Costs of Living in Singapore (2020) – How much is living in one of the most expensive city in the world?

// Read in German

When we were offered to move to Singapore, we were shocked to learn that our potential new home consistently held number one in the ranking of the most expensive city to live in. That’s according to the Economist Intelligence Unit’s annual Worldwide Cost of Living report, which highlights the top 10 most expensive cities around the globe. The study bases its rankings on the cost of 160 products and services, including food, drink, clothing, rent, transportation, and utilities. All necessities when you live in a country.

Still, we made the move. And we would learn after a while that most of the placement in ranking comes down to one specific category. However, we would have found it useful to know beforehand how to budget for our adventure abroad, so we decided to share our own personal views on the costs of living in Singapore as an expat and what we would advise considering before moving. Having said that, this blog post provides introductory guidance on the cost of living in Singapore.

For reference, we are expatriates living in Singapore, so we write from our own perspectives and point of view. Everyone’s budget and priorities are different, and particularly tourists will certainly spend their money on other things than we do.

Cost of HOUSING & Accommodation

One of the biggest costs of living is housing, with Singapore always appearing at the top of those cost-of-living surveys. Especially since moving to a new country comes with not so much knowledge about the city’s infrastructure, popular neighborhoods, and important facilities neighbors, such as schools, the place of work, or a grocery store. That’s why many expats choose either a neighborhood that is dedicated to expat families or prefer to live as centrally as possible.

Types of Apartments/Housing

Condominiums, short “condos”, usually match all these requirements, as they are typically located in residential buildings or communities, with the unit itself being privately owned by an individual who becomes the landlord of that property. Expatriates usually rent out those private residences and, by that, become tenants. Modern condominium properties come with multi-sport facilities, such as pool(s) and a gym, recreational areas, and also multi-tier security.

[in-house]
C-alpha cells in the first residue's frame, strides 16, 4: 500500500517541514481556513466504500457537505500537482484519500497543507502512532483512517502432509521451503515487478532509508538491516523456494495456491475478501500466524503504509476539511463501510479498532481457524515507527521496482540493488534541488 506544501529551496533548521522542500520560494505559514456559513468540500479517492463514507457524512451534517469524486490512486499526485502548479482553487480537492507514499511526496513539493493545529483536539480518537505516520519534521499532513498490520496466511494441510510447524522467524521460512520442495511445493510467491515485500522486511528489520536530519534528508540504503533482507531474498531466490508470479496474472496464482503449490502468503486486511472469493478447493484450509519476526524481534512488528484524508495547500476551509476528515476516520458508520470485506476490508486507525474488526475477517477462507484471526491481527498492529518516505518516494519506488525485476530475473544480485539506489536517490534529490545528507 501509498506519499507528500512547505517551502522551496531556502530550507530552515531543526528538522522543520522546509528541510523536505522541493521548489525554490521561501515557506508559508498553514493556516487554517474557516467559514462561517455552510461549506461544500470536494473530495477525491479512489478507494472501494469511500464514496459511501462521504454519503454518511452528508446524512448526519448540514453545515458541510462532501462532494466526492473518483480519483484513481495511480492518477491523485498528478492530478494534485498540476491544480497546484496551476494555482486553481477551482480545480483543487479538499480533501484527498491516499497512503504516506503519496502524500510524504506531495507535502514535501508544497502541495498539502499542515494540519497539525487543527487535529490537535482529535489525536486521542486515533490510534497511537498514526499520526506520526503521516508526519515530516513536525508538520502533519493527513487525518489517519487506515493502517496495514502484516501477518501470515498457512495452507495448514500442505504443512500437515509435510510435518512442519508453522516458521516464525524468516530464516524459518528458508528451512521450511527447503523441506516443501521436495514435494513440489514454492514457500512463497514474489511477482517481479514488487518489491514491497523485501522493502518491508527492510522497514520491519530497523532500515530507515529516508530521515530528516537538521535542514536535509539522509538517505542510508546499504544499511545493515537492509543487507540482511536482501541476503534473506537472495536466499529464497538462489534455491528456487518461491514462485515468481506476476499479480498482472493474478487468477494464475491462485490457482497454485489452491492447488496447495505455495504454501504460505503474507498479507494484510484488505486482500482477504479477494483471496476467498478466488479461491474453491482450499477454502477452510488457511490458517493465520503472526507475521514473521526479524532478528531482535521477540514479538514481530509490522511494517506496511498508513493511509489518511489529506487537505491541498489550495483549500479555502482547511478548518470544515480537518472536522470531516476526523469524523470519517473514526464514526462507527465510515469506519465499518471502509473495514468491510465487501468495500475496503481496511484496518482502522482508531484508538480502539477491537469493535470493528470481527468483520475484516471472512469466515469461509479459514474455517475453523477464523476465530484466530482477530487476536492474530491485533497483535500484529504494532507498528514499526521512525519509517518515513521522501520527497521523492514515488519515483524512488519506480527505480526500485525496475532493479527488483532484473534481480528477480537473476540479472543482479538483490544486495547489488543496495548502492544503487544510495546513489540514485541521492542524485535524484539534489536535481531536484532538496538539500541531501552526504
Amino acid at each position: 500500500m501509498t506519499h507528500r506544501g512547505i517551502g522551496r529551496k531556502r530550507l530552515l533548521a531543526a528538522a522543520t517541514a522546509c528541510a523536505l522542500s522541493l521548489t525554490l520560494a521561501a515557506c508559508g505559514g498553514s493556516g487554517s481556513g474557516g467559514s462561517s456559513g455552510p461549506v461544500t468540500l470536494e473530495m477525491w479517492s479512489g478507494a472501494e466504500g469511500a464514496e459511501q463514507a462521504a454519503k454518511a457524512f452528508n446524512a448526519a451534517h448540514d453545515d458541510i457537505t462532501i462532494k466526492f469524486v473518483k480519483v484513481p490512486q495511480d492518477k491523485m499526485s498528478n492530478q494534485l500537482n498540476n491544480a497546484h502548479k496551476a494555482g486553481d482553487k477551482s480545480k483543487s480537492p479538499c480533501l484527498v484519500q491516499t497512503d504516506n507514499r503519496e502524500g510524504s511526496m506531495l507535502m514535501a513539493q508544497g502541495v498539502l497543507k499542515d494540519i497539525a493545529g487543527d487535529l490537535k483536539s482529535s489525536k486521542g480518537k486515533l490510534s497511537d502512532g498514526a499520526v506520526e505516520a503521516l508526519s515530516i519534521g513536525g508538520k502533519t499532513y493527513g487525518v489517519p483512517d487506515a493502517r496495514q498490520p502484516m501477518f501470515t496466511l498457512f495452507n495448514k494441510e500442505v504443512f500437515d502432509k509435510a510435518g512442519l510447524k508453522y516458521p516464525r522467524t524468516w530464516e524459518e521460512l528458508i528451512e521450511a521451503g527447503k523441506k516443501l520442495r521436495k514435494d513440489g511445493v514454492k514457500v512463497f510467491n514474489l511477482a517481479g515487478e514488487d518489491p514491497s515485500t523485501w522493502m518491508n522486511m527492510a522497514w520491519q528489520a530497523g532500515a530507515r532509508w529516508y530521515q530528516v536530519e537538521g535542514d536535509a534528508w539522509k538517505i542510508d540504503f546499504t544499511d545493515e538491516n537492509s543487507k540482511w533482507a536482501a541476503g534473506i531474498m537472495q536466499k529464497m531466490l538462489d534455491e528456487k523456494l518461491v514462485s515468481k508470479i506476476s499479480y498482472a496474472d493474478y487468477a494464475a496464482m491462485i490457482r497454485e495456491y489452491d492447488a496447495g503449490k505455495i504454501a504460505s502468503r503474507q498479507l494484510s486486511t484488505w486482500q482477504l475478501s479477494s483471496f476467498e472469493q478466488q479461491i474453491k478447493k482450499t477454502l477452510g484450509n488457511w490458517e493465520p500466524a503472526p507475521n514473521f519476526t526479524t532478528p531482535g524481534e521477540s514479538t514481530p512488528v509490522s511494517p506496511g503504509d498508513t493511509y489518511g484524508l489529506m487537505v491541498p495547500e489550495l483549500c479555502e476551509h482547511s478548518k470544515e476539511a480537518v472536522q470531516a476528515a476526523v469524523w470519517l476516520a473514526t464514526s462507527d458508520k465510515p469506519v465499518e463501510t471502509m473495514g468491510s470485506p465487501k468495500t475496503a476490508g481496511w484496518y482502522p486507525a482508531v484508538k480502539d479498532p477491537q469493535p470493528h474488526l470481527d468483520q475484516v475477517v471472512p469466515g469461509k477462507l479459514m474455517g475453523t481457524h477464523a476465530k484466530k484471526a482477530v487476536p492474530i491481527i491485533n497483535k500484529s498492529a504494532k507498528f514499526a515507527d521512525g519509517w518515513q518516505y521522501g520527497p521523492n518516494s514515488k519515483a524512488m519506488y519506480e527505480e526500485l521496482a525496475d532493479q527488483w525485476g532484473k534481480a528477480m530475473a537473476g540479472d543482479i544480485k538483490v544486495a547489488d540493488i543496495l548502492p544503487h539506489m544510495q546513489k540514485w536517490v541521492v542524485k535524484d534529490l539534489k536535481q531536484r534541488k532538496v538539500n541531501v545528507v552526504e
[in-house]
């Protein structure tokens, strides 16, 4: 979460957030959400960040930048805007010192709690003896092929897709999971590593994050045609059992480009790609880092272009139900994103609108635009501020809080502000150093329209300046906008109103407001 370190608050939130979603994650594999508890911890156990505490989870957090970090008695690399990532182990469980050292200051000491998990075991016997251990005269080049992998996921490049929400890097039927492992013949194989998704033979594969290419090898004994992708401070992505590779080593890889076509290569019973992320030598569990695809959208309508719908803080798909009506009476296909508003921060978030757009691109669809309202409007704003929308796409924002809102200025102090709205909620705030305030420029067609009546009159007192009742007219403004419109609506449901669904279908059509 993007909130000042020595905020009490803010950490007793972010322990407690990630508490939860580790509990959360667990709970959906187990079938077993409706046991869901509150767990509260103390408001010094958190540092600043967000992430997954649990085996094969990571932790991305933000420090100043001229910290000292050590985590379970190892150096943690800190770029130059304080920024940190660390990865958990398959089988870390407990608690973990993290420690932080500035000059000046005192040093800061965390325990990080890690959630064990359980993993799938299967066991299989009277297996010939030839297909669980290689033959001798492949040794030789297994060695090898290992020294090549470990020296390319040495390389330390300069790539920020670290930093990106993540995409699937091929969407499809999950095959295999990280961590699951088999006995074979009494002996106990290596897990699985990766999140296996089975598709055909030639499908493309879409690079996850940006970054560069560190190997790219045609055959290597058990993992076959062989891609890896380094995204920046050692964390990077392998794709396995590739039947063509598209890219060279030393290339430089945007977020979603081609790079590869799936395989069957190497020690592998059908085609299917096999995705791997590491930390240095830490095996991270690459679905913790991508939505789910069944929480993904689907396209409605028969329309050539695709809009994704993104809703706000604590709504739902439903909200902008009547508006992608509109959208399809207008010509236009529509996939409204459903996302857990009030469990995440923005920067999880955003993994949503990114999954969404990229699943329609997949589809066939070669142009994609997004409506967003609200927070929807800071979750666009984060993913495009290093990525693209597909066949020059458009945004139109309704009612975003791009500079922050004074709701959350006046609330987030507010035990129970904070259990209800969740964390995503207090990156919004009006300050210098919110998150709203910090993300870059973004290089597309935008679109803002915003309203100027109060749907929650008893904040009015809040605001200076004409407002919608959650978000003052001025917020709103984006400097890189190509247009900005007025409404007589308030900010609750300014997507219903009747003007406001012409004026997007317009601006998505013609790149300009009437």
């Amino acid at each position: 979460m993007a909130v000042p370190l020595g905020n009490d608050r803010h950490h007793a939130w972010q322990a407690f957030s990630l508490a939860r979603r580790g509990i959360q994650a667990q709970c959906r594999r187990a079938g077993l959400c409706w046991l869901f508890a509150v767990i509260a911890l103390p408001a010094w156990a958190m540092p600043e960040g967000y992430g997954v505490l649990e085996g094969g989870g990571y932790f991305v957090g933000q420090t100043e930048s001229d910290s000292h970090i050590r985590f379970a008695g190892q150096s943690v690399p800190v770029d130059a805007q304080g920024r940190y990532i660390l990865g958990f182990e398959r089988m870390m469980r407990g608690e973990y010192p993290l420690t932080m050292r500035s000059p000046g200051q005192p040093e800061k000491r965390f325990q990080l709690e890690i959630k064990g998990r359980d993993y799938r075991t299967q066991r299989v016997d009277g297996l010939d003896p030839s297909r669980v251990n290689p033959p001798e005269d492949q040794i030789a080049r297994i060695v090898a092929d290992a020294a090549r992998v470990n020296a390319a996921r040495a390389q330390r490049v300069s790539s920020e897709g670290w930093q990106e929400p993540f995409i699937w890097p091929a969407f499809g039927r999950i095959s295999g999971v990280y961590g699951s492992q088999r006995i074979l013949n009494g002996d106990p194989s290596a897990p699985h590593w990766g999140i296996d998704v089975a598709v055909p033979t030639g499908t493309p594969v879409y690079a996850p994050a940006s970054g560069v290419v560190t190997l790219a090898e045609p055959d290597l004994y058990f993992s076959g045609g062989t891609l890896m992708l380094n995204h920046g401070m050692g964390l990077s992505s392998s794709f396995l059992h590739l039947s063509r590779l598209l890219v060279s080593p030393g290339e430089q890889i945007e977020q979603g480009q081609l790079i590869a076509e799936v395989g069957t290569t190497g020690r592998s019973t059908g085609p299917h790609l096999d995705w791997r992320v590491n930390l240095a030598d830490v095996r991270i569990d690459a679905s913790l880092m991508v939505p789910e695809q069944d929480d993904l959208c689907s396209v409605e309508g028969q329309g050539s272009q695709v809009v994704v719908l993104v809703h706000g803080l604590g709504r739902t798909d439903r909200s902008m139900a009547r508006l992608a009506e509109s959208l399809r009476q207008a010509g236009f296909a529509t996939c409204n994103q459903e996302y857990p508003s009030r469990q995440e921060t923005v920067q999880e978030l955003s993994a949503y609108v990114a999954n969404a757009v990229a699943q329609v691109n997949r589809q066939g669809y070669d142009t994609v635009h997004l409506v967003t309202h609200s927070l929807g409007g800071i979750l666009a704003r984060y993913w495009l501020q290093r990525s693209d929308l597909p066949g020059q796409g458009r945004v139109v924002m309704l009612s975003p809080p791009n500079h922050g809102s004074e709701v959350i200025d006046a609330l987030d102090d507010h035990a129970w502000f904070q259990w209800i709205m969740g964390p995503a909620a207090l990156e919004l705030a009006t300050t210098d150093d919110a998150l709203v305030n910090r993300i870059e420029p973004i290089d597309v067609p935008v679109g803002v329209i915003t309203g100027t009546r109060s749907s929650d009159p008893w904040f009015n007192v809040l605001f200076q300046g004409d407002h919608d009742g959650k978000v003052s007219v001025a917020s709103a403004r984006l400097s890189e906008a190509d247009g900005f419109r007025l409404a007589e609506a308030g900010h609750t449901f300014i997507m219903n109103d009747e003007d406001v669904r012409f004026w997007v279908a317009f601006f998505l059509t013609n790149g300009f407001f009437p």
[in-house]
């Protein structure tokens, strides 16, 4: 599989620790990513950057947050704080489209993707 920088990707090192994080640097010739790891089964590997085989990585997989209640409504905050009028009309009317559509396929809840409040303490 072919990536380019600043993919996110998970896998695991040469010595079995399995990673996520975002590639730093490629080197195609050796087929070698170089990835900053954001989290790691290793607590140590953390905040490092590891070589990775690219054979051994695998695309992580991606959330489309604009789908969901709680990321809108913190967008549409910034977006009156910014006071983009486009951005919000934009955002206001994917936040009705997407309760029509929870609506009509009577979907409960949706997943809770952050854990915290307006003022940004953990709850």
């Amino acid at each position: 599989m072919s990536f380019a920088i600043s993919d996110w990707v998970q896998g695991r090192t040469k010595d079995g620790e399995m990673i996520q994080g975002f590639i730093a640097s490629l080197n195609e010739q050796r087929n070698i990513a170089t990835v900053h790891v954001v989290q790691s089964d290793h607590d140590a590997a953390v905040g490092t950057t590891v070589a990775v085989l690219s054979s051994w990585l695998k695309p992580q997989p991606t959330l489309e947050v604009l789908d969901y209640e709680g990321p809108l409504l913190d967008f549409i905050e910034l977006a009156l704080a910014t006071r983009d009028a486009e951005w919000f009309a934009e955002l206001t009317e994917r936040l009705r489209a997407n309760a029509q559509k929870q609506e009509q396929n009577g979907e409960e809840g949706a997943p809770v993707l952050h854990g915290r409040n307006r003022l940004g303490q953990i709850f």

Besides the condos, there are also residential buildings in Singapore, developed by the “HDB” (Housing & Development Board) to provide Singaporeans with affordable, quality homes and a better living environment. HDB flats are usually close to basic facilities, such as banks, local schools, supermarkets, and MRT stations. However, the apartments usually do not have luxury amenities like swimming pools or gyms. HDB flats are usually rented out by Singaporeans or locals. It is quite unusual for locals to live in condos and vice versa. Additionally, as an expat, you can hardly get your hands on a local apartment.

Generally, costs of housing depend not only on the type and age of the property but also on factors such as the proximity to the city, the availability of recreational facilities (such as pool, gym, etc.), and the quality of furnishings that come with the accommodation (if any).

Probably the most popular HDB in SIngapore: The Pinnacle@Duxton, a 50-storey residential development in Singapore ‘s city center

Apartment rent

For given reasons, most expats in Singapore live in private condominiums, and we do too, so our experience is limited to insights on prices of condominium apartments that we have looked at and/or heard about. And again, the rental prices for private condos can vary greatly depending on the location and age of the building. We, for instance, have only searched for two-bedroom apartments in prime areas close to the city center, such as Orchard, River Valley, and Bugis. After seeing multiple apartments, we can say that prices for a decent two-bedroom apartment (of about 80 sqm) cost between SGD 4,000 and SGD 6,000 rental (per month). This excludes utility costs. A thumb of the rule is that usually, the closer to the city center, the more expensive the condo rent will be. However, there are waterfront housings in Sentosa and Keppel Bay that can be even more expensive. Condos that are located outside the city center in neighborhoods such as Bedok, Changi, Woodlands, or Punggol are less costly, with a monthly rental of around S$2,000-S$4,000, though I personally don’t know any foreigner or expat who lives there.

Utility Costs